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The Chris Matthews Show

News/Business. (2012) New. (CC) (Stereo)

program was likely cut short due to a recording issue

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NBC

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00:18:05

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G

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Annapolis, MD, USA

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Comcast Cable

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Channel 78 (549 MHz)

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mpeg2video

AUDIO CODEC
ac3

PIXEL WIDTH
528

PIXEL HEIGHT
480

TOPIC FREQUENCY

Obama 3, Us 2, Benghazi 2, Susan Rice 2, Mccain 2, John Mccain 2, New York 1, America 1, Afghanistan 1, Dan 1, Brooklyn 1, Graham 1, Burroughs 1, Sam 1, Katty Kay 1, Jodi Kantor 1, David Petraeus 1, Sam Donaldson 1, Lindsey Graham 1,
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  NBC    The Chris Matthews Show    News/Business.   
   (2012) New. (CC) (Stereo)  

    November 18, 2012
    11:11 - 11:29am EST  

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work has come to a halt because david petraeus got involved with a reporter covering him. when we come back, what do you think of postponing your retirement for two years to cut down your deficit? how is that for a cause? it might happen. scoops and predictions from the
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chris: welcome back. the fiscal cliff talks are focused on tax cuts, of course. but cuts to medicare are likely to be on the table as well and any grand bargain to cut the deficit. republicans may push social security on to the agenda as well. back when the new deal created entitlements and social security in 1935, life expectancy for american men was 60 and it's now 76. for women it was 64 back in roosevelt's time and 81,000. when the simpson proposal that many thought would be a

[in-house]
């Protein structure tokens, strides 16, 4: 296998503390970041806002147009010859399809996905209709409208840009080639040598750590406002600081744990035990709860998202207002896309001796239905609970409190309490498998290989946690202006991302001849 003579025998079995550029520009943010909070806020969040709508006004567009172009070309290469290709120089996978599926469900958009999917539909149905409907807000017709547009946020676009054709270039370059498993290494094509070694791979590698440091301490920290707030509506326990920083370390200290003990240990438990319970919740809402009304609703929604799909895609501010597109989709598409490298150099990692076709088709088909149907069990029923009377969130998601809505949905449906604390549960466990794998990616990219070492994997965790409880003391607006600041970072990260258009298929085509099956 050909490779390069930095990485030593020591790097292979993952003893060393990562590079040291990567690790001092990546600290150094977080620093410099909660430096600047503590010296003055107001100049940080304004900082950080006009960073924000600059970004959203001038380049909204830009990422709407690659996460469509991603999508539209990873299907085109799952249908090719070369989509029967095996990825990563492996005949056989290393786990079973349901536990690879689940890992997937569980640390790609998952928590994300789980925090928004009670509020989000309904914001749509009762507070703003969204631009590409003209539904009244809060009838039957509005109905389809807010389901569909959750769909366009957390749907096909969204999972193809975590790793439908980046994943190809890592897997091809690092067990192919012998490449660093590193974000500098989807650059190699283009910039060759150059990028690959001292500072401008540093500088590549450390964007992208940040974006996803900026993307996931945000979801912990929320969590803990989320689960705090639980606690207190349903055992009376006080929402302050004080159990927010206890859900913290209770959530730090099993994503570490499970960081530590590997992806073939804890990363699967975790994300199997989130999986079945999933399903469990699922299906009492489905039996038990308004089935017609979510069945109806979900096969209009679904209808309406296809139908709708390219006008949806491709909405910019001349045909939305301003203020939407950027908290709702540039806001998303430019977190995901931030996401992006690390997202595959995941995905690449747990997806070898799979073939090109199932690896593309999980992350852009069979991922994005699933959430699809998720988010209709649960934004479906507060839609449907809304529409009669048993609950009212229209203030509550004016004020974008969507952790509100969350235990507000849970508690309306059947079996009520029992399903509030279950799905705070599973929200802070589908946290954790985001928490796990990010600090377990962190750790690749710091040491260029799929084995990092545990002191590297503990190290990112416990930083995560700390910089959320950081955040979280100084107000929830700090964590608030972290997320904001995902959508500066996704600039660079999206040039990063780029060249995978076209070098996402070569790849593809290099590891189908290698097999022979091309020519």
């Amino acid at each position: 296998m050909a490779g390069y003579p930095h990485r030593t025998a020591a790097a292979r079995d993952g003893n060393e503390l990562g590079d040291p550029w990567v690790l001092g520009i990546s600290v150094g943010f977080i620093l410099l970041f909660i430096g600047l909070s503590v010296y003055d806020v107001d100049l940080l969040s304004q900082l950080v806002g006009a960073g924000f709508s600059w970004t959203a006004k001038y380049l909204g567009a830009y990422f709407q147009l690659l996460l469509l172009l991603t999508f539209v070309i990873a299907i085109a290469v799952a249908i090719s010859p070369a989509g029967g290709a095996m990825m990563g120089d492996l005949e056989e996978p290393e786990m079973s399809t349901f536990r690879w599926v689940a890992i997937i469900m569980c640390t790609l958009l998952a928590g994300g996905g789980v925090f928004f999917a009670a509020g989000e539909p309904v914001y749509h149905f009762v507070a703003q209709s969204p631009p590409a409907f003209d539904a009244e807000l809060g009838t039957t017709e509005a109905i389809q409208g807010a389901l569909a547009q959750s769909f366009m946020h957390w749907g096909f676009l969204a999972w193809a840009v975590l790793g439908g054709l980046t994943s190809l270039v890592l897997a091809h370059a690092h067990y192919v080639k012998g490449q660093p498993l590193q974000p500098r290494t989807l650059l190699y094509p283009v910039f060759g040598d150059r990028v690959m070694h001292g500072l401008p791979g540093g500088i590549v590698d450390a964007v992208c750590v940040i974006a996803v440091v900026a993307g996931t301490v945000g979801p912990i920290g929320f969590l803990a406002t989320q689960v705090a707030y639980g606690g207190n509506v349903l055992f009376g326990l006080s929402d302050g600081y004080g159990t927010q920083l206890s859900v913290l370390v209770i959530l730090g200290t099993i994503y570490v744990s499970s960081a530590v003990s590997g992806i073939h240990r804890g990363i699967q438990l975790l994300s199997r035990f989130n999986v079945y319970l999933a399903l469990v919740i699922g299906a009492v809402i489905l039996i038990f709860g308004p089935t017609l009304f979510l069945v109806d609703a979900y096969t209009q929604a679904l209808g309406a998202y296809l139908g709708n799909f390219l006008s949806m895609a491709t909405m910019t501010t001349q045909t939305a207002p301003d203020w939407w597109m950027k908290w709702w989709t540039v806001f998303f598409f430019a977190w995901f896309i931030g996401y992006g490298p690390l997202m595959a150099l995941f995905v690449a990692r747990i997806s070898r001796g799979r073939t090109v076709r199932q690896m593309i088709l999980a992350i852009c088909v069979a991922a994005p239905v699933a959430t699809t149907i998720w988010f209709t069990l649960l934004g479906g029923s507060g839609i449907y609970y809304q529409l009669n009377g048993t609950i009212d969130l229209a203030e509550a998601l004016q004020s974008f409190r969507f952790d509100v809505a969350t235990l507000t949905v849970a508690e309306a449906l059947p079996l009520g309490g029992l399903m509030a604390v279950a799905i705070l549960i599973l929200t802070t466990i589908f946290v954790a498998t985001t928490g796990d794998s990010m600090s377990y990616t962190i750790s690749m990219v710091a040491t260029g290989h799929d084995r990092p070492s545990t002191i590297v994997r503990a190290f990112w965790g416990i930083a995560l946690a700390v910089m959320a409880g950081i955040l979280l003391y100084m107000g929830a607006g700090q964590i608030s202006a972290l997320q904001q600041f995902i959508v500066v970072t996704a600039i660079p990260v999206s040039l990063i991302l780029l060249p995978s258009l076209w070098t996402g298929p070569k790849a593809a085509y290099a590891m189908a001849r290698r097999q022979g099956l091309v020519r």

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framework now, with social security already headed towards 67 had it eventually up to 69 but gradually over the next 50 years, that would save the budget for social security 7% for each full year we put that retirement eligibility in effect. other proposals on the table look at raising the medicare eligibility from 65 to 67. while the congressional budget office says that change would save 5% a year on medicare spending. sam, what do you make of this? >> here's my proposal. turn 65. if you have a life-threatening disease or one that could down the road clearly do that, you're eligible. the rest of us are maybe fairly healthy, you wait until 67. now, how do you determine who is life-threatening? easy to have a aortic valve replaced when you die. but, you know, the death panel. chris: how about you if have a tough physical job and you're driving a big semitruck across the country and working on a
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jackhammer all day. it's not like being a successful lawyer somewhere showing up at the office of counsel or something. >> first of all, i think raising the eligible age for social security is a maybe. i would be surprised if -- maybe. medicare for all intents and purpose is off the table partly for the reasons you just mentioned. however, we have to keep in mind that when the early stages of negotiation, and what you hear out of the mouths of the leaders of the party right now may be a far cry from what they wind up with. chris: what do you think we ought to do? where are we going to cut back? we have a deficit problem. >> we have a deficit problem but it's my understanding if you do both these things, if you raise the age for social security and medicare it won't make that much of a difference and there at least will be a democratic leadership opening proposition. social security is not in trouble. medicare wouldn't make all that much difference. that's going to be their argument. chris: once the republicans do agree to a tax revenue increase